Tuesday, August 7, 2007 - 2:35 PM

SYMP 7-5: Using abundance distributions to analyze mass extinctions: Rapid diversity decrease among late Triassic plants coincident with climactic change

Peter J. Wagner, Field Museum of Natural History and Jennifer C. McElwain, University College Dublin.

The end-Triassic extinction (~200 million years ago) marks the fourth greatest extinction event in Earth history.  Here, we use relative abundance distributions (RADS) to test whether decreasing diversity was gradual or sudden, and thus to test gradual versus catastrophic causal mechanisms of extinction.  We examine 5 plant communities containing 2965 macrofossil plant specimens from Kap Stewart Group strata (Greenland) leading up to the Triassic/Jurassic (Tr/J) boundary. For each assemblage, we determined which of four ecological models (geometric, lognormal, Zipf and zero sum multinomial) provided the best model RAD given the expected and observed samples. We then found the range of alternatives with log-likelihoods within 2.0 of the best hypothesis (i.e., 2 units of support).  Implicit to each of these models is the number of taxa with frequencies of (say) one in a million or greater.  Thus, the support bars for RADs also put support bars on diversity hypotheses that allow us to test more general hypothese about changes in diversity over time.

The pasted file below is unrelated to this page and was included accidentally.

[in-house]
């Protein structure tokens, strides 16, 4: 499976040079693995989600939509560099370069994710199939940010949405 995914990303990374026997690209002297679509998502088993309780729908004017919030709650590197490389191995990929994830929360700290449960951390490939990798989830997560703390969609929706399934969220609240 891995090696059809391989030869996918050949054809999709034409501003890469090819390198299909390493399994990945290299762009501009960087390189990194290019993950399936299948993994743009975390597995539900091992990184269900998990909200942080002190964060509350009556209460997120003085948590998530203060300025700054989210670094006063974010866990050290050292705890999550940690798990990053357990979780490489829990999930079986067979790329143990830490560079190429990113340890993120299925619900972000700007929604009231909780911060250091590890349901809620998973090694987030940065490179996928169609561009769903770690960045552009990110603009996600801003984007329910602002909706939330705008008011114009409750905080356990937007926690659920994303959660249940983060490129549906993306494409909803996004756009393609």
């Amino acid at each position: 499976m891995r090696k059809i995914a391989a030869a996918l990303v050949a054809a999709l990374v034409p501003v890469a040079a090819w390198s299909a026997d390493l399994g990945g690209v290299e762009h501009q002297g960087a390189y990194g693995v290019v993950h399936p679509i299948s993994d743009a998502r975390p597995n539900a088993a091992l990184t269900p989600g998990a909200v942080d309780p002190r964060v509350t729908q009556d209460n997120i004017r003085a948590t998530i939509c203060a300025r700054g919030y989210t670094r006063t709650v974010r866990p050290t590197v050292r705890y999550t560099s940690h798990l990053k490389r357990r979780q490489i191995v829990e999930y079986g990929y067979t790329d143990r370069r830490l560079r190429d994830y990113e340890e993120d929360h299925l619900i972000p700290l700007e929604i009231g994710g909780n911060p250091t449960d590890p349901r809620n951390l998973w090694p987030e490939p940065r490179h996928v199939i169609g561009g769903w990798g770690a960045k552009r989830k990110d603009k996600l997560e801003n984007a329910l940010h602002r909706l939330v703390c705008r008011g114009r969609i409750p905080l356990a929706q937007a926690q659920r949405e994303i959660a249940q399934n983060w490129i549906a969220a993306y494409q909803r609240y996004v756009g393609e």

The most likely number of species with frequencies of ³10-6 shows a general decline over the five beds.  Correspondingly, we can strongly reject a hypothesis of consistent diversity given a hypothesis of continuous decrease.  However, the decrease through the first 20 meters is negligible; thus, we can reject the hypothesis of continuously decreasing diversity in favor of one with static diversity and then a sharp decrease over the last 4-11 meters of rock. This coincides with evidence for sharp environmental change in the final 10 meters of rock (defined by a globally registered isotopic excursion). These results support predictions of modern metapopulation theory and suggest that major ecological changes in Triassic vegetation, and perhaps ecosystem instability, were in place before plant species-level extinction, global temperatures and greenhouse gasses reached their peak at the Tr/J boundary.